Sunstroke - what to do?

A sunstroke - as well as the heat exhaustion, the heat spasm, the heat collapse and the heat stroke - is one of the heat damages. Typical symptoms of a sunstroke are a red head as well as dizziness and headache. Read here how to treat a sunstroke and how to protect yourself from a sunstroke.

Sunstroke: What is the cause?

Sunstroke (Insolation, Heliosis) belongs to the group of heat damage - this includes health disorders that are caused by an elevated ambient temperature over a longer period of time. Often heat damage occurs at high temperatures due to prolonged outdoor activity. By staying in the solarium, on the other hand, a sunburn can occur, but usually no sunstroke.

The cause of a sunstroke is a prolonged direct sunlight on the unprotected head and the neck. The heat radiation of the sunlight can cause irritation of the meninges and brain tissue. This can lead to inflammation of the meninges (meningitis), which can lead to permanent damage to the brain in particularly severe cases. In addition, a brain edema may form, which can lead to a seizure, but also to a respiratory arrest or a coma state.

Typical symptoms of a sunstroke

A bright red head, neck pain or neck stiffness as well as headache and dizziness are the typical symptoms of a sunstroke. Most headaches increase when the head is bent forward. In addition, symptoms such as nausea and vomiting or ear noises may occur. In addition, it can lead to unconsciousness of the affected person and a collapse of the circulation in severe cases. In the worst case, a sunstroke can also lead to the death of the affected person.

In contrast to a heat stroke, in which the body temperature is usually greatly increased, this is often in the normal range in a sunstroke. Only the head is very hot, the rest of the body feels normal or even rather cool. In some cases, especially in children, a sunstroke can cause a fever.

In general, it should be noted that the typical symptoms of a sunstroke can sometimes be felt only several hours after staying in the sun.

Sunstroke and heat stroke: Where are the differences?

A heat stroke occurs when the heat regulation of the body is disturbed, for example, by a prolonged exposure to heat and this leads to a build-up of heat. Heat stroke therefore does not always have to be caused by direct exposure to the sun.

In contrast to a sunstroke, the body temperature is greatly increased during heat stroke, it is usually over 40 degrees. Typical symptoms of heat stroke include a red hot head, hot and dry skin, increased heart rates and a staggering gait. In a heat stroke so the whole body feels hot, while in a sunstroke only the head is affected.

Similar to a sunstroke, a heat stroke can lead to unconsciousness of the affected person. If the heat stroke is not treated in time, it can lead to death.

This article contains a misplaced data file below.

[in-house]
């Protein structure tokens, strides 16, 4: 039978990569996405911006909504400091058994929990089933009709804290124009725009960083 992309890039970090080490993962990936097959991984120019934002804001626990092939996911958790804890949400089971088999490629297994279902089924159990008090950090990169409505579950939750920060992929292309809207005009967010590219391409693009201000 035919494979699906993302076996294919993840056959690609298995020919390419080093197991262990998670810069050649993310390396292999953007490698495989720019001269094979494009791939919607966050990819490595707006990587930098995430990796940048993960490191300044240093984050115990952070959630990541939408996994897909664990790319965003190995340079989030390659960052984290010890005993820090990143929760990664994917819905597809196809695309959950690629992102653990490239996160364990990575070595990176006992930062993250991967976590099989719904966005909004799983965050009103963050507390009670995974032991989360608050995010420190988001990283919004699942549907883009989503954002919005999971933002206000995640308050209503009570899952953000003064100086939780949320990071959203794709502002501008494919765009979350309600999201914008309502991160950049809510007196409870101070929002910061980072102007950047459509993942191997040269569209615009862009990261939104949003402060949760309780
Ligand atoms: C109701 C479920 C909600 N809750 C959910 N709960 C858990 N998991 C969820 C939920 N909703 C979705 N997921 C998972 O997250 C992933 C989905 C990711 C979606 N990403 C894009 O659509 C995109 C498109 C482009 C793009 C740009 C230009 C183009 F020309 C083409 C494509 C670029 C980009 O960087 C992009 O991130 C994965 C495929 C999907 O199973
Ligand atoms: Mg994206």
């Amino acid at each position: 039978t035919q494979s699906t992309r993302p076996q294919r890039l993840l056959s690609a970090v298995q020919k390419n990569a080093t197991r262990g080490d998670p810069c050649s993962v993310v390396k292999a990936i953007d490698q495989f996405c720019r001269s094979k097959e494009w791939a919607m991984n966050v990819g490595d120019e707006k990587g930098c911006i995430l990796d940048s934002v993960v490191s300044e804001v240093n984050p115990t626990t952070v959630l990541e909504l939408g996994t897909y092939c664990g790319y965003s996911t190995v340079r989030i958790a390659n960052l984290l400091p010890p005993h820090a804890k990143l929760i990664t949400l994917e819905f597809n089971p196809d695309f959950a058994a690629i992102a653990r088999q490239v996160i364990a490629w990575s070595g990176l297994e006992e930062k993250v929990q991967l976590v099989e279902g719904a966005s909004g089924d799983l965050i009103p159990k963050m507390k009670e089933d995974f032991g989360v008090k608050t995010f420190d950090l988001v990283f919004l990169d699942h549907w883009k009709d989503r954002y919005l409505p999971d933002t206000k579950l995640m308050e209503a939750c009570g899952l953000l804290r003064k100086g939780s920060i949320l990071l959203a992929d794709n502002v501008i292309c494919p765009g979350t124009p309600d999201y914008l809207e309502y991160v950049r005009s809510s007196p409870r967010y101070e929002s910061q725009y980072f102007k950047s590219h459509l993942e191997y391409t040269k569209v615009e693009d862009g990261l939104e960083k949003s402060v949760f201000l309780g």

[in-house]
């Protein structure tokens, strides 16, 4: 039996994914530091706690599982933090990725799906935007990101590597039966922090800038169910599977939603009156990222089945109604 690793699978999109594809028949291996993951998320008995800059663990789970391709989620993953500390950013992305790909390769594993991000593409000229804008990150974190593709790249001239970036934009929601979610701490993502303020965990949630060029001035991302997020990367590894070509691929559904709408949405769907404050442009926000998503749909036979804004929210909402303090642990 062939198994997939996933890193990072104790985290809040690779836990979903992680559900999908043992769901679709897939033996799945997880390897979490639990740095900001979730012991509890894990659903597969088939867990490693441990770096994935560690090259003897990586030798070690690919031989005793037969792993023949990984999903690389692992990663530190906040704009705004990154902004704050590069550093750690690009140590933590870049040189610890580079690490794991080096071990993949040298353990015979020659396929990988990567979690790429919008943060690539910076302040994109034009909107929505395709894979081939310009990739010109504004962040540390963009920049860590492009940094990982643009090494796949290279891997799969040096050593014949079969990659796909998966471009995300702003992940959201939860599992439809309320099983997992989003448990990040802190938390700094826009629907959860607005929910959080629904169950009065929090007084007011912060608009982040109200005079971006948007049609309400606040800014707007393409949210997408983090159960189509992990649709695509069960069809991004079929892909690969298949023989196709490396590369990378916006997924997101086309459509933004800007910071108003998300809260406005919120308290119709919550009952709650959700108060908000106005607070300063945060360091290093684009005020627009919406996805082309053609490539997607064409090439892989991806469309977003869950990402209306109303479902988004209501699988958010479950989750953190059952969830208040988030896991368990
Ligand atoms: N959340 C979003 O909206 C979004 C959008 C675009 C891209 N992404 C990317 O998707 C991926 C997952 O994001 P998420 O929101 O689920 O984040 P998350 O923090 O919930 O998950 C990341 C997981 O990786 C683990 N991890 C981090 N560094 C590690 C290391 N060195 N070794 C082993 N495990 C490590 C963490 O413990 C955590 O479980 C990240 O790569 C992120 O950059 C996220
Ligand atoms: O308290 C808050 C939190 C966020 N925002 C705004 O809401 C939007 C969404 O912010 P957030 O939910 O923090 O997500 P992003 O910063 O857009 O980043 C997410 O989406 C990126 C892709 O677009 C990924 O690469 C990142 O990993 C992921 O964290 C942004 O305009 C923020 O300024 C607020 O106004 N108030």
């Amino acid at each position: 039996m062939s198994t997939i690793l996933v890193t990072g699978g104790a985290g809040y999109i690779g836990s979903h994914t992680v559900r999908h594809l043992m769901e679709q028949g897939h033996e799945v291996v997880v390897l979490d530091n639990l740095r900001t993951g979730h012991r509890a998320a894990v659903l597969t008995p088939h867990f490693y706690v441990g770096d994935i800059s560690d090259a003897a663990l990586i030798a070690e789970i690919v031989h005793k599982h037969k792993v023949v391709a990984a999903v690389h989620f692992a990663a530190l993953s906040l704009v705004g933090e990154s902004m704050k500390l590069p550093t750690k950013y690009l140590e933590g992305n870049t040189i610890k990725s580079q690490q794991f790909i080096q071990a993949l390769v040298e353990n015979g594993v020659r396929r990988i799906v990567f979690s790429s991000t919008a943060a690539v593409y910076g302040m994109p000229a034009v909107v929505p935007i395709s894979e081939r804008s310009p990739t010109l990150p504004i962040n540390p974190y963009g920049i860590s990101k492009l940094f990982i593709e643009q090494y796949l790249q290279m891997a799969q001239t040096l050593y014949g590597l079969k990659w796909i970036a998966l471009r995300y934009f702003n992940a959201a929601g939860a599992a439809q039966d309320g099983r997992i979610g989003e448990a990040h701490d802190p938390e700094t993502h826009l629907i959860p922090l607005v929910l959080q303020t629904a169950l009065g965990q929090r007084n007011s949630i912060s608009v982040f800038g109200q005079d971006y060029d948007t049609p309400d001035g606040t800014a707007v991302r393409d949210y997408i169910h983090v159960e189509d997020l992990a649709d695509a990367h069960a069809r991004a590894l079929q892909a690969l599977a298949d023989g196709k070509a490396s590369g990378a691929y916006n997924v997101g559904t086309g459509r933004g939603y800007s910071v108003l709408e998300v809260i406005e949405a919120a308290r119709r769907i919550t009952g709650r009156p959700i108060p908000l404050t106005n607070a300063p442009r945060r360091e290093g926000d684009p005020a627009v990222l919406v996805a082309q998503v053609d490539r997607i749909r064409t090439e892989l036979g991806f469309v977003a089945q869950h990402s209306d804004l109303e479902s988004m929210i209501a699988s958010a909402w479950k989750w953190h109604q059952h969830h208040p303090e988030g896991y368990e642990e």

Sunstroke in children

Children are particularly at risk of getting a sunstroke. Their skullcap is very thin and thus offers little protection from the sun. In addition, children in the first two years of life have few hairs that can protect the head and neck from the sun. Therefore, in addition to children, even persons with a bald head and a short hairstyle have an increased risk of sunburn.

Children are particularly at play when playing outdoors and when bathing endangered to get a sunstroke. In addition, care should be taken during long car rides that the child's head is not exposed to the sun. In addition to the typical symptoms, children are often restless and whiny in a sunstroke. More often than in adults, they have a fever and the child appears unusually pale.

Sunstroke: the right treatment

If you suspect a sunburn in a person, you should take the following actions:

  • Put the affected person in the shade immediately. Lay it flat on the floor and store the head and upper body slightly higher.
  • Cool the head and neck with damp, cool cloths or a cold compress. This should not come directly from the freezer, because of extreme cold, the body is additionally burdened.
  • Call an ambulance if the condition of the person does not improve within a few minutes. If the person is unconscious, you should immediately contact a doctor. Keep a close eye on the person until the doctor arrives and regularly check your mind and breathing.
  • If the affected person is unconscious, you should put them in a stable side position. If you can not detect normal breathing, CPR must be performed.

If the patient avoids the sun, the symptoms usually return completely within a few days. However, it should be remembered that the duration of a sunstroke may vary from person to person.

How to protect yourself from a sunstroke

The best way to prevent a sunstroke is to wear a light-colored headgear that ideally protects your neck. You should also avoid long sunbathing and outdoor activities during the midday heat. For longer activities in the sun, make sure to stay in the shade for a while. In addition, children should not be left alone in the car when the heat is high.

In order to avoid heat stroke, you should take care not to wear too warm clothing in high heat, so as not to hinder the heat regulation of the body. Especially with large sweat loss, it is important to drink enough non-alcoholic drinks.

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